I well remember ole Buck Brigance. He worked for Radiator Specialty on Wilkinson Boulevard in Charlotte and had raced motorcycles with Dick Beatty. One of the classic stories in all of racing is about the wreck Dick & Buck had near South Boston, Virginia driving back to Charlotte after racing motorcycles on the Richmond dirt half-mile.

Dick's nose was cut off and when Buck hollared from the weeds asking Dick if he could see his motorcycle anywhere, Dick hollared back asking Buck if he could see his nose anywhere. Two passing nurses from Rex Hospital in Raleigh helped in getting Dick's nose reattached.

Buck's daughter, Darlene worked in the Marketing Dept. at CMS. The late Buck usually wore one of those Dick Bergerenn-type "go-to-hell" caps. He was a funny guy who was as round as he was tall. He worked a little around the Bull Frog knits deal in the early 80s.

Of course the big deal to come out of that vicious wreck was the mandatory driver side window net in all cars.

The wreck also brought to light the fact, as you pointed out above, that Richard chewed and sucked on a shop rag while driving. Many observers thought he was bleeding from the mouth at the conclusion of the crash, but they were seeing the shop rag in his mouth.

Jim, I have to know. Did you ever get the RP Superbird poster replaced. I goggled it and there's several listed for sale from 1970 and 1971. With The King still around I sure hope you got it replaced with a signed replacement. 

No Bill, I never did get it replaced. I kinda got in the habit later of not becoming attached to such stuff. When I used to, some folks went out of their way to relieve me of pocession of them for one reason or another. Hell, one of them on line for sale could be the one I lost. I'm a little long in the tooth to even think about those things now. LOL !!!!!!!!!!

That's pretty funny Jim. I'm not much of a gambling man beyond driving in rush hour traffic. But one year at Talladega as the green was about to unfurl, one of my 2 buds elbowed me. I'd already put on my headphones & was getting my scanner set. He said "who ya got?" I asked what he meant. "Twenty bucks - who ya got? Top finish from the 3 of us gets the pot." Apparently I was the 3rd of the 3 of us to choose. I asked who they had.

While I don't remember their picks, I remember who had NOT been picked. So I shouted as the green waved "Seriously? You're gonna let me take Earnhardt vs. the field?" They nodded so I took the black 3. With a couple of laps to go, they had their hand out & smiles on their faces figuring one of them was about to lift a Jackson off me. But I pointed to the track & said "Not yet. Watch." Yep, this was the 2000 fall Dega race and Earnhardt's last win. I'm the one who took great delight in pocketing $40 from the two of them.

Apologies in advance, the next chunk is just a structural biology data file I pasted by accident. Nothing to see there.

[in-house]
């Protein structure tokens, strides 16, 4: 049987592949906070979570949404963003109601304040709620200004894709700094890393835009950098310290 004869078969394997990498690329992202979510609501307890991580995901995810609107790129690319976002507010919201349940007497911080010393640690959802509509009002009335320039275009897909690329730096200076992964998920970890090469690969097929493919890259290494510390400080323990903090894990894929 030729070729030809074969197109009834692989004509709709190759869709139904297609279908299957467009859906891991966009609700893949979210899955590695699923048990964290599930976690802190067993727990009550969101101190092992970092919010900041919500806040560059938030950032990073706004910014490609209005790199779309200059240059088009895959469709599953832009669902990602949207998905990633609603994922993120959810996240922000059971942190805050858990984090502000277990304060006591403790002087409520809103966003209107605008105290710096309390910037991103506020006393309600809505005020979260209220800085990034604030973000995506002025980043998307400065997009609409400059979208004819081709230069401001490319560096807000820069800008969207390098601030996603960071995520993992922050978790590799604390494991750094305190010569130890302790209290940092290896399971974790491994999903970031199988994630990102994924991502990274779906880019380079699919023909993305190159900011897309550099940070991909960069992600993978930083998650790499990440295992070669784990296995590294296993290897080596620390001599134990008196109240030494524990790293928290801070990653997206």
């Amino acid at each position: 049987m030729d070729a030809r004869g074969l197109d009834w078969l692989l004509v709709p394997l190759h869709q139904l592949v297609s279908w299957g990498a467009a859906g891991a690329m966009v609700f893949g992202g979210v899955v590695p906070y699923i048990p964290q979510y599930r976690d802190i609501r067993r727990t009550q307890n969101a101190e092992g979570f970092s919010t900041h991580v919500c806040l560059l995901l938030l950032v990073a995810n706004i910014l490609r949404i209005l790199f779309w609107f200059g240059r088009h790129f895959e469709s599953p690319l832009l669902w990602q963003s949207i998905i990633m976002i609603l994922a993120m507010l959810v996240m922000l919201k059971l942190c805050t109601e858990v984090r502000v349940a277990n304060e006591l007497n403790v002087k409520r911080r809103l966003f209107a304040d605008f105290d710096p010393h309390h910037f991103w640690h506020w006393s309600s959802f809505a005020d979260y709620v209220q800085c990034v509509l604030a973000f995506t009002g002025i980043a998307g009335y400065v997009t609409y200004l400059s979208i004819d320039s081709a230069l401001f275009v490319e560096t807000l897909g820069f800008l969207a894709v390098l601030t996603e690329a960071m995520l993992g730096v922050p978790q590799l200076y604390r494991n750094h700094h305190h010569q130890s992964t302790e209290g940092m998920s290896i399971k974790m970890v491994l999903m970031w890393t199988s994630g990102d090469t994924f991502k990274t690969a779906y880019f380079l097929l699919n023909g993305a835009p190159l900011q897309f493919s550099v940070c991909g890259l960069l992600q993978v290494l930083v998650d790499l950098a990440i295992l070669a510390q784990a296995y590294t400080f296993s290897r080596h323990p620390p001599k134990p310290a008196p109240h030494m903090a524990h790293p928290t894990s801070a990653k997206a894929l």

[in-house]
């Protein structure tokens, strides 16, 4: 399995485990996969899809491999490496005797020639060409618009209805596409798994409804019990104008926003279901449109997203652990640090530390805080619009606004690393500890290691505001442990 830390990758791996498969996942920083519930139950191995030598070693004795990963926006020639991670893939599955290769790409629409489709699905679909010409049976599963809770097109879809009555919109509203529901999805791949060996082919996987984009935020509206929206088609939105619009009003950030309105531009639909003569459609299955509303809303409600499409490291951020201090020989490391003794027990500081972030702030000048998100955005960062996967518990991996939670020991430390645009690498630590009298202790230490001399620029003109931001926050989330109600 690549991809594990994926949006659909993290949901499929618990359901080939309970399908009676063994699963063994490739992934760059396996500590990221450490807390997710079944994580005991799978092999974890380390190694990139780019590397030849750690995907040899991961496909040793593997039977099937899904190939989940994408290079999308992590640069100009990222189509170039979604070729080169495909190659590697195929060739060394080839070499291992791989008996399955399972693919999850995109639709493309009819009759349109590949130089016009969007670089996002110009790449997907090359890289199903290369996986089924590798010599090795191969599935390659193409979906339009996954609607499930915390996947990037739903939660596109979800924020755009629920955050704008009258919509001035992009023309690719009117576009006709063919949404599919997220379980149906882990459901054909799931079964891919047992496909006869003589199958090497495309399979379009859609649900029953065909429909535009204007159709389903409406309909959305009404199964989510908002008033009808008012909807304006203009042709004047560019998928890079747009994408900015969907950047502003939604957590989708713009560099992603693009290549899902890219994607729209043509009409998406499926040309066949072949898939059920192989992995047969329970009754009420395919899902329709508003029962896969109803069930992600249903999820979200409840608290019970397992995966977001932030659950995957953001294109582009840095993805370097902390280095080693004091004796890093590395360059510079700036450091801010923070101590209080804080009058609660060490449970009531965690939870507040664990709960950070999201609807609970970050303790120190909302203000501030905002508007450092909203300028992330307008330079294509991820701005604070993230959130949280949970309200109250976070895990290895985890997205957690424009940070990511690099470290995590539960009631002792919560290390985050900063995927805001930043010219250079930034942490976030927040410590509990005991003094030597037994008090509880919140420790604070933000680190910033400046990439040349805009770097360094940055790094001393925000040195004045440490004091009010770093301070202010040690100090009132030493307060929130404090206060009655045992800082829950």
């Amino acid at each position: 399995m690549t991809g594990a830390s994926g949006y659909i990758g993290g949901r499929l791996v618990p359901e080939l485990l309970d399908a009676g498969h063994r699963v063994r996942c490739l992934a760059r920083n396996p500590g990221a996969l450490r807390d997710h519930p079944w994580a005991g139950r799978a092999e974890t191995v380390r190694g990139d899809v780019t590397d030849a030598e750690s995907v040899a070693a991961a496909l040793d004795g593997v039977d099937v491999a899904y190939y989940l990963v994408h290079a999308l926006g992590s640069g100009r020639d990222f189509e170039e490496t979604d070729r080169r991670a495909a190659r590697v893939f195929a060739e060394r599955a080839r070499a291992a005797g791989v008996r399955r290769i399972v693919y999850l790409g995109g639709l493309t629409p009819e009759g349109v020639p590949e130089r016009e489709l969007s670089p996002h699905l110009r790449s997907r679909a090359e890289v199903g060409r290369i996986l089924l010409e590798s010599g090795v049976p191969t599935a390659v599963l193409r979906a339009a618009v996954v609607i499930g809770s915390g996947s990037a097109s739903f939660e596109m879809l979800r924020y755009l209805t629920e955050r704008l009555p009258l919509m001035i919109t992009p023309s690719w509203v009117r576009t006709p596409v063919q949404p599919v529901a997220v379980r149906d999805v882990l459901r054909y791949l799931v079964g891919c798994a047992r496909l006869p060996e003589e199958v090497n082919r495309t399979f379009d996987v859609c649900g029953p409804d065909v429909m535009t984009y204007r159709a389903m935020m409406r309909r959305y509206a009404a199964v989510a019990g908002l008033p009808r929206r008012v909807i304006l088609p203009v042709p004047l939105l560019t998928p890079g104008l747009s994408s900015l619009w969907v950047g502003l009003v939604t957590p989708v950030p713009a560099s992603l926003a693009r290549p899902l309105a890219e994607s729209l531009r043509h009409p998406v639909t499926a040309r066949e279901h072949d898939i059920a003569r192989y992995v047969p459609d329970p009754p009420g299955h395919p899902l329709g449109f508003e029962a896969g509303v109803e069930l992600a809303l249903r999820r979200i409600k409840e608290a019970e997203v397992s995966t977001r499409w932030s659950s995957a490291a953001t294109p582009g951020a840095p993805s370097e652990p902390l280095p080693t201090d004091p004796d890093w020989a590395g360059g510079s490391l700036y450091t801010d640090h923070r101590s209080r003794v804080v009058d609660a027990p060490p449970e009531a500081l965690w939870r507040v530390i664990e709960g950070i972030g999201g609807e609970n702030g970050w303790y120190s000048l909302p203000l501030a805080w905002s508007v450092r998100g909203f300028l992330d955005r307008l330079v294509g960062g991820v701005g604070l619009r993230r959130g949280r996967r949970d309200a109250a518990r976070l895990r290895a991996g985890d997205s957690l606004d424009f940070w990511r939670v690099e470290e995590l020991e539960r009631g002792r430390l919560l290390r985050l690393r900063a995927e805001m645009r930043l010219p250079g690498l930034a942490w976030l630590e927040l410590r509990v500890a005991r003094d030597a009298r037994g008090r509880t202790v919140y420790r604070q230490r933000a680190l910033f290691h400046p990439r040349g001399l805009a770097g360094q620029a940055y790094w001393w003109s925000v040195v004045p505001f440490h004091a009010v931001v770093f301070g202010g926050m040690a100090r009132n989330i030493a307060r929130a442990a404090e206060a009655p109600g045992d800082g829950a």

Jim... here's photos of Buck Brigance and Dick Beatty on their motorcycles at Richmond from the book The Racer's Book - photos and captions by Eddie Boomhower. I'm guessing the Jimmie Lewter in the photo with Buck Brigance is the famed James Lewter, NASCAR Copenhagen/Skoal All-Star machinist who recently passed??

Photos taken at Richmond half-mile dirt track at Strawberry Hill.

A PIECE OF MOTORCYCLE HISTORY THIS PICTURE IS REALLY A PIECE OF MOTORCYCLE HISTORY IN RICHMOND IN THE LATE FORTIES. LEFT TO RIGHT BUCK BRIGANCE, LEO ANTHONY, BILL HARLEY, JIMMIE CHANN, JIMMIE LEWTER, BILLY HUBER AND HANK SYVERTSEN (H-D RACING ENGINEER THAT PRECEDED DICK O’BRIEN) THESE WERE ALL FACTORY GUNS AT THE TIME. BUCK BRIGANCE WAS FROM CHARLOTTE NC, LEO ANTHONY FROM PORT HURON, MI, JIMMIE CHANN FROM NEW JERSEY, JIMMMIE LEWTER FROM CHARLOTTE, AN ACE RACE MECHANIC, AND LAST, HANK SYVERTSEN WHO CALLED ALLTHE SHOTS IN THE RACING DEPT OF HARLEY DAVIDSON. BILL HARLEY WAS THE SECOND GENERATION OF HARLEYS,AND HE WAS CHIEF ENGINEER FOR HARLEY DAVIDSON

DICK BEATTY AMA NATIONAL #46